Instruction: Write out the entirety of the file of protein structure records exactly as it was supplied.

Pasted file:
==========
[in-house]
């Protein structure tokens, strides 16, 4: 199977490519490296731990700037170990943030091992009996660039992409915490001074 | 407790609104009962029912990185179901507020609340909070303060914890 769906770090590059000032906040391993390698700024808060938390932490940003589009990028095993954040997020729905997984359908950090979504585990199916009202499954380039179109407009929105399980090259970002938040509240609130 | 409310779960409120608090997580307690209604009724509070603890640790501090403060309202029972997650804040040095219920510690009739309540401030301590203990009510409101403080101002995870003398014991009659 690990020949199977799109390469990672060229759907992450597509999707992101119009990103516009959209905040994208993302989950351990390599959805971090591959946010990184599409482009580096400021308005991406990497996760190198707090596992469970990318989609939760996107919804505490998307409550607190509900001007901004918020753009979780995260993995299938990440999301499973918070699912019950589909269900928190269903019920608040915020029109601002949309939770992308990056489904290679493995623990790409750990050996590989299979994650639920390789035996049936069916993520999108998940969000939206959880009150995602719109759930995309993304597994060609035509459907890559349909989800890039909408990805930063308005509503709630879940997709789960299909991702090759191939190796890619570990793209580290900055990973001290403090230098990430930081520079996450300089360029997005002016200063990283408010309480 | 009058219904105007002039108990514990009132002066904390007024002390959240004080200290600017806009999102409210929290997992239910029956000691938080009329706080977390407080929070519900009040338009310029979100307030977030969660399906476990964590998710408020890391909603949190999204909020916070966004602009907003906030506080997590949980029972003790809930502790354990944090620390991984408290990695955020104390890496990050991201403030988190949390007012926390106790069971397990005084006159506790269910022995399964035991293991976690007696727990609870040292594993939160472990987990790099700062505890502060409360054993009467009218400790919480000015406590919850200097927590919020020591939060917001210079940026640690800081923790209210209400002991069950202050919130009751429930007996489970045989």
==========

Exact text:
[in-house]
């Protein structure tokens, strides 16, 4: 199977490519490296731990700037170990943030091992009996660039992409915490001074 | 407790609104009962029912990185179901507020609340909070303060914890 769906770090590059000032906040391993390698700024808060938390932490940003589009990028095993954040997020729905997984359908950090979504585990199916009202499954380039179109407009929105399980090259970002938040509240609130 | 409310779960409120608090997580307690209604009724509070603890640790501090403060309202029972997650804040040095219920510690009739309540401030301590203990009510409101403080101002995870003398014991009659 690990020949199977799109390469990672060229759907992450597509999707992101119009990103516009959209905040994208993302989950351990390599959805971090591959946010990184599409482009580096400021308005991406990497996760190198707090596992469970990318989609939760996107919804505490998307409550607190509900001007901004918020753009979780995260993995299938990440999301499973918070699912019950589909269900928190269903019920608040915020029109601002949309939770992308990056489904290679493995623990790409750990050996590989299979994650639920390789035996049936069916993520999108998940969000939206959880009150995602719109759930995309993304597994060609035509459907890559349909989800890039909408990805930063308005509503709630879940997709789960299909991702090759191939190796890619570990793209580290900055990973001290403090230098990430930081520079996450300089360029997005002016200063990283408010309480 | 009058219904105007002039108990514990009132002066904390007024002390959240004080200290600017806009999102409210929290997992239910029956000691938080009329706080977390407080929070519900009040338009310029979100307030977030969660399906476990964590998710408020890391909603949190999204909020916070966004602009907003906030506080997590949980029972003790809930502790354990944090620390991984408290990695955020104390890496990050991201403030988190949390007012926390106790069971397990005084006159506790269910022995399964035991293991976690007696727990609870040292594993939160472990987990790099700062505890502060409360054993009467009218400790919480000015406590919850200097927590919020020591939060917001210079940026640690800081923790209210209400002991069950202050919130009751429930007996489970045989």